Nowhere else in the world is the New Year heralded with so much passion as in Scotland, so they say. Hogmanay, which the Scots celebrate on New Year’s eve, is celebrated as only the Scots know how, with beer and whisky, a rendering of Auld Lang Syne on the stroke of midnight, and a lot more whisky, so it seemed …
Port Charlotte, Islay
Three Singaporeans and two Englishman hardly sounds like exciting company, and it did seem so for five days or so – especially when large parts of the days were spent holed up in a tiny cold cottage set along the windswept shore of Port Charlotte on the isle of Islay. Visits to a round church in Bowmore, made so that there were no corners for the devil to hide in, a couple of distilleries, and a hail interrupted trek to catch a glimpse of winter geese in the west of the island with only the bags we were carrying to shelter us didn’t feel quite so exciting as well.
The Round Church at Bowmore, Islay
The highlight of the week we did spend in Port Charlotte might have been the Ceilidh, if not for what the experience the village’s pub was to provide on Hogmanay and into the wee hours of the New Year. Still with pint glasses from the beers we were drinking, the atmoshpere was to change on the stroke of midnight as the strains of Auld Lang Syne rung out. There was a buzz of excitement and through the smoke filled pub air, lo and behold, we could see what did seem like all the whisky bottles in the pub, laid out on a long table – left for all in the pub to indulge in. It wasn’t long before single malts were being downed by the pint, our glasses refilled almost magically the moment we did empty them (when no one was looking into a drain where we were seated by outside the pub). It was probably about 2 or so in the morning, when we noticed one of our mates had gone missing – we assumed he was sleeping in some dark corner of the pub and didn’t think much more of it. We did eventually find him when staggering back from the pub at dawn, we stumbled onto our missing mate, sprawled across the flowerbed outside the cottage. The temperature must have been close to zero, and how he did not show any hint of suffering from hypothermia after four hours out cold in the cold eluded us – it was perhaps his rather expensive fleece jacket that saved him, or maybe all those pints of whisky he must have downed!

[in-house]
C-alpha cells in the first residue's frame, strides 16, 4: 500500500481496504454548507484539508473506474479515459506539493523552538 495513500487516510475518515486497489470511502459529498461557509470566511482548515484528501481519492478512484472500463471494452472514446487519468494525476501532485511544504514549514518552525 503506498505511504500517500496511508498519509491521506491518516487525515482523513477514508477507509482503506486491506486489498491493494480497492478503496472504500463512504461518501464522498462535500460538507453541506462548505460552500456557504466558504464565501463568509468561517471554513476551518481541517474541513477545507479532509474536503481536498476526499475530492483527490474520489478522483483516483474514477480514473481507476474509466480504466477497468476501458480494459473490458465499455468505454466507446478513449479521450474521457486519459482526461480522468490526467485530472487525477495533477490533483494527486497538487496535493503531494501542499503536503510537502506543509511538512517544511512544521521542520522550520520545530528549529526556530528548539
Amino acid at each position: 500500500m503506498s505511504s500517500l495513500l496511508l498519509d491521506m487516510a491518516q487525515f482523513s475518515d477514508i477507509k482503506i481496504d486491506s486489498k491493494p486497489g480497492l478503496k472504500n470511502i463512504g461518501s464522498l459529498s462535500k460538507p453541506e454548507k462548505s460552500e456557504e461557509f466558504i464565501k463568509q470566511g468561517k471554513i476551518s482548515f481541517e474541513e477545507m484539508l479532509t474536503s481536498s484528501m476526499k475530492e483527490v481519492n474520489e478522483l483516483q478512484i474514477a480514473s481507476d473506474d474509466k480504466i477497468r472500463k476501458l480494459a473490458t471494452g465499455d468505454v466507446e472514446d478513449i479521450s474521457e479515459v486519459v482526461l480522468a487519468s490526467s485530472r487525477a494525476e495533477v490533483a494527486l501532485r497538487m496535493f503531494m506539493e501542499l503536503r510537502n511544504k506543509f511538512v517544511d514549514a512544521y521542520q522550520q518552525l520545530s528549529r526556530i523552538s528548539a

Our adventures on Islay did not go unnoticed